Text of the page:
By Professor Nick Francis, Head of School of Primary Care, Population Sciences and Medical Education

Our beloved NHS is creaking at the seams. Many parts of the service are still providing a high-quality service but access to services is challenged in just about every area. While there are no easy solutions, and chronic under-investment is a major factor, the ever-growing demand for healthcare is creating challenges for many health services around the globe. Many people seeking healthcare will benefit from the expertise, technology and resources provided by the healthcare system. However, no healthcare system can, nor should, manage all the health needs experienced by a population. High-quality, evidence-based supported self-management not only helps manage demand so that our healthcare system is able to meet the demands of those who need healthcare, it can also offer huge advantages for patients.

Professor Nick Francis

Supported self-management is important for both acute and long-term conditions, as well as in managing risk factors and preventing disease. Behavioural interventions can help people gain the knowledge, skills and confidence to adopt healthy lifestyles, optimally use prescribed and over-the-counter treatments and appropriately access healthcare. Self-management is a crucial part of remaining healthy and, while many healthcare professionals are good at supporting self-management, to do so at scale we need to develop tools that are not dependent on substantial amounts of healthcare professional time.

Supporting self-management might sound simple, but if not careful, efforts to increase self-management can have detrimental effects, including widening health inequalities. Tools to support self-management need to be developed with patients and members of the public from diverse backgrounds, and using the latest evidence, theories, and approaches.

The University of Southampton is an international leader in developing and evaluating behaviour change interventions to support self-management. Bringing together patients, clinicians and expertise from health psychology and applied healthcare evaluation (statistics, clinical trials, health economics) researchers have developed digital tools that have been proven to improve health outcomes for a range of conditions including weight loss, irritable bowel syndrome, eczema, asthma, back pain and cognitive impairment. Digital interventions have many benefits, including scalability and ease of access, but self-management interventions are also delivered in person and our research teams are conducting research to improve healthcare communication and demonstrate the importance of empathy and optimism when discussing self-management with patients.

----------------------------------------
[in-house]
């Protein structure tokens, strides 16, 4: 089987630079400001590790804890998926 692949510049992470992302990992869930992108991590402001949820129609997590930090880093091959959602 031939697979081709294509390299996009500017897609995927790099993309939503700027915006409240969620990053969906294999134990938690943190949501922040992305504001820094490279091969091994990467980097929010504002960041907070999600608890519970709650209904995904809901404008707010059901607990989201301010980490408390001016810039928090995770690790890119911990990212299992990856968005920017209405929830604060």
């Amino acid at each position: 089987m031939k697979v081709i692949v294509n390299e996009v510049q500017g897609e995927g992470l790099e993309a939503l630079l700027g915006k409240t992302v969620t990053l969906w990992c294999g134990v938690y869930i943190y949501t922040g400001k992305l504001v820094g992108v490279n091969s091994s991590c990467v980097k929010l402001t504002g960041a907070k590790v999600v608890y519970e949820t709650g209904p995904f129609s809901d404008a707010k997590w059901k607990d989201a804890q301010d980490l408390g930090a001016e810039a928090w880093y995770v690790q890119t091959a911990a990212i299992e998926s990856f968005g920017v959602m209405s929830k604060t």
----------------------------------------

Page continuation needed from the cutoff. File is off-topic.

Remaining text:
Smartphone and wearable technologies are developing at a rapid pace, and we are exploring opportunities for utilising these devices to improve self-management. For example, we currently have a collaborative project with acoustic engineers and AI computer scientists that aims to harness the power of the smartphone to use recorded sounds (breathing, coughing, speaking) to predict whether a respiratory tract infection is likely to get better or worse. Combining the power of AI technologies with insights from health psychology and sociology is likely to become increasingly important.

These tools are not going to ‘save the NHS’ singlehandedly, but with an expanding, ageing population there is no doubt that supporting self-management is a key way to improve health outcomes without increasing health service costs, and the University of Southampton continues to play a leading role in delivering on this agenda.

Supporting Self-Management

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